Mostly taken on a day trip to London 25th August 2012 (with some photo’s from a previous visit) using a Panasonic HDC-TM900 and a Fujifilm HS20.
Other British Museums on my Channel
British Museum; http://youtu.be/u04g-pHLPnM
Natural History Museum; http://youtu.be/ZC4vxP4BjM0
Science Museum; http://youtu.be/MxUniDpEFi8
Imperial War Museum; http://youtu.be/tHyvoGEG6oI
Royal Observatory, Greenwich; http://youtu.be/m8F6QJLOUNM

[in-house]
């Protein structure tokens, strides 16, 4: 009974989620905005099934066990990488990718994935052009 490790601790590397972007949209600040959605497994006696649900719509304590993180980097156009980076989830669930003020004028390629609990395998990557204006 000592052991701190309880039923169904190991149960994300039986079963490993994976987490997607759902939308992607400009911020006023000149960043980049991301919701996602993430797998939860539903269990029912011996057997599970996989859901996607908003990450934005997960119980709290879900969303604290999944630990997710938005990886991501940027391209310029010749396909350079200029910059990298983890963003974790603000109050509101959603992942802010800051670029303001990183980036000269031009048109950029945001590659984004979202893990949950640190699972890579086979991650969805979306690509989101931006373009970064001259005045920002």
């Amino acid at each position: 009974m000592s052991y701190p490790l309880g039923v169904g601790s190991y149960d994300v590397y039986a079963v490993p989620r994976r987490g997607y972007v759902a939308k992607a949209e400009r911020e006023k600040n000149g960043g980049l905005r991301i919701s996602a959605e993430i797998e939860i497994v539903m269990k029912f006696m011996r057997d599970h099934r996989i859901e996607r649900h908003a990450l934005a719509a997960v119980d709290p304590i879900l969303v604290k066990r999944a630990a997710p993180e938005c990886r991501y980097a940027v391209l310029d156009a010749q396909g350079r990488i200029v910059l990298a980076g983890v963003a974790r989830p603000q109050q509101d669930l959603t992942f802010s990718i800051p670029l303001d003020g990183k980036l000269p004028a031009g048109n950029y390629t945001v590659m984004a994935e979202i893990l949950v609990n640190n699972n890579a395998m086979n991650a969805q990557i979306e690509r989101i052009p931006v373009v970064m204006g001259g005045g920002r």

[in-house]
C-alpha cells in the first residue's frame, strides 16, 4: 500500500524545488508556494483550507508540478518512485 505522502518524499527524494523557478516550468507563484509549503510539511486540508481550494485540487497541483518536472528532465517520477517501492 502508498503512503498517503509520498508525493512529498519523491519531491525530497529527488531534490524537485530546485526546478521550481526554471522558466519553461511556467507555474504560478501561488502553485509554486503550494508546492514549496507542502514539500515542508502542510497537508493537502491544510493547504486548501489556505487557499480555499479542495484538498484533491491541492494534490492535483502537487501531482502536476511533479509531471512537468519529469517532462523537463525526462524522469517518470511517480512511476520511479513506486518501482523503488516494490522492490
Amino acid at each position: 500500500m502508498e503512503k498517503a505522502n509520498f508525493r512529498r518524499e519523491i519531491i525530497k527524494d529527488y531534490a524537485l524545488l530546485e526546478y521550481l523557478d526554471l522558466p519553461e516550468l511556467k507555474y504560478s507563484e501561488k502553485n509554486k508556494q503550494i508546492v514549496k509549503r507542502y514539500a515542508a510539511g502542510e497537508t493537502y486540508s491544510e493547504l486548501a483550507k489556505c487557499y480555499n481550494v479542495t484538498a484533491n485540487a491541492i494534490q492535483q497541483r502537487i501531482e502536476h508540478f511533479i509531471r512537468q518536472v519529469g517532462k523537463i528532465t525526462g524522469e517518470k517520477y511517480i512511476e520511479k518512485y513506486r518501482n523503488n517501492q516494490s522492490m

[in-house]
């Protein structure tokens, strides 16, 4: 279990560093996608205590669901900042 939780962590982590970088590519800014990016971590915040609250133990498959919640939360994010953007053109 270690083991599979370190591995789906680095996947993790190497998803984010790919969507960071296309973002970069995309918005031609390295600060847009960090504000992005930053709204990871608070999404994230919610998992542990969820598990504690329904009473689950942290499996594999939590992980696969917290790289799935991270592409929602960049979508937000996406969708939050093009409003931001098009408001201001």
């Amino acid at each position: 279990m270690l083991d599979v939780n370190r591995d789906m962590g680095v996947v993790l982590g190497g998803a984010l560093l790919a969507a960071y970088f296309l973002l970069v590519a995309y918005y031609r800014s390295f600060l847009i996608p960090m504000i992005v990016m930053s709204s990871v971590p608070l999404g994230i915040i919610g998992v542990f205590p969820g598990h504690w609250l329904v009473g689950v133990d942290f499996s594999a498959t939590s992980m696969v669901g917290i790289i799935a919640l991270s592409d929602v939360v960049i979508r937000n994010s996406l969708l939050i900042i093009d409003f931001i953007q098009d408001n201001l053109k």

The National Maritime Museum (NMM) in Greenwich, England is the leading maritime museum of the United Kingdom and may be the largest museum of its kind in the world. The historic buildings forming part of the Maritime Greenwich World Heritage Site, it also incorporates the Royal Observatory, Greenwich, and 17th-century Queen’s House. Since earliest times Greenwich has had associations with the sea and navigation. It was a landing place for the Romans; Henry VIII lived here; the navy has roots on the waterfront; and Charles II founded the Royal Observatory in 1675 for “finding the longitude of places”. The home of Greenwich Mean Time and the Prime Meridian since 1884, Greenwich has long been a centre for astronomical study, while navigators across the world have set their clocks according to its time of day. A painting of the Great Comet of 1843 that was created by astronomer Charles Piazzi Smyth. The Museum has the most important holdings in the world on the history of Britain at sea comprising more than two million items, including maritime art (both British and 17th-century Dutch), cartography, manuscripts including official public records, ship models and plans, scientific and navigational instruments, instruments for time-keeping and astronomy (based at the Observatory). Its British portraits collection is exceeded in size only by that of the National Portrait Gallery and its holdings relating to Vice-Admiral Horatio Nelson and Captain James Cook, among many other individuals, are unrivalled.